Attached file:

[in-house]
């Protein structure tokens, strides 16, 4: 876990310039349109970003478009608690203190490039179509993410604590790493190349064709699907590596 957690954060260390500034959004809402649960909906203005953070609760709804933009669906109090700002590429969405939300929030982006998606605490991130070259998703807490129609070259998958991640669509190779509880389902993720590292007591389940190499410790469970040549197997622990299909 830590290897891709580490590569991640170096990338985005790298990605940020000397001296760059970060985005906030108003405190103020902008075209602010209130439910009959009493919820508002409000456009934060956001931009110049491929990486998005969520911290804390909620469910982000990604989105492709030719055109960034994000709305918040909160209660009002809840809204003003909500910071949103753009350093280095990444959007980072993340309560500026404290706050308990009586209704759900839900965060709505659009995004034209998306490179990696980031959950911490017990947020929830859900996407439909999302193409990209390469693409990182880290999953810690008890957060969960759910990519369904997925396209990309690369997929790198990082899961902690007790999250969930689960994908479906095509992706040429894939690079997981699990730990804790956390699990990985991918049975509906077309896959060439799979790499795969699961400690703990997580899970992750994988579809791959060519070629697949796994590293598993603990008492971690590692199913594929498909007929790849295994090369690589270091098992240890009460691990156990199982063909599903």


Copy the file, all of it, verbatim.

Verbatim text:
[in-house]
């Protein structure tokens, strides 16, 4: 876990310039349109970003478009608690203190490039179509993410604590790493190349064709699907590596 957690954060260390500034959004809402649960909906203005953070609760709804933009669906109090700002590429969405939300929030982006998606605490991130070259998703807490129609070259998958991640669509190779509880389902993720590292007591389940190499410790469970040549197997622990299909 830590290897891709580490590569991640170096990338985005790298990605940020000397001296760059970060985005906030108003405190103020902008075209602010209130439910009959009493919820508002409000456009934060956001931009110049491929990486998005969520911290804390909620469910982000990604989105492709030719055109960034994000709305918040909160209660009002809840809204003003909500910071949103753009350093280095990444959007980072993340309560500026404290706050308990009586209704759900839900965060709505659009995004034209998306490179990696980031959950911490017990947020929830859900996407439909999302193409990209390469693409990182880290999953810690008890957060969960759910990519369904997925396209990309690369997929790198990082899961902690007790999250969930689960994908479906095509992706040429894939690079997981699990730990804790956390699990990985991918049975509906077309896959060439799979790499795969699961400690703990997580899970992750994988579809791959060519070629697949796994590293598993603990008492971690590692199913594929498909007929790849295994090369690589270091098992240890009460691990156990199982063909599903």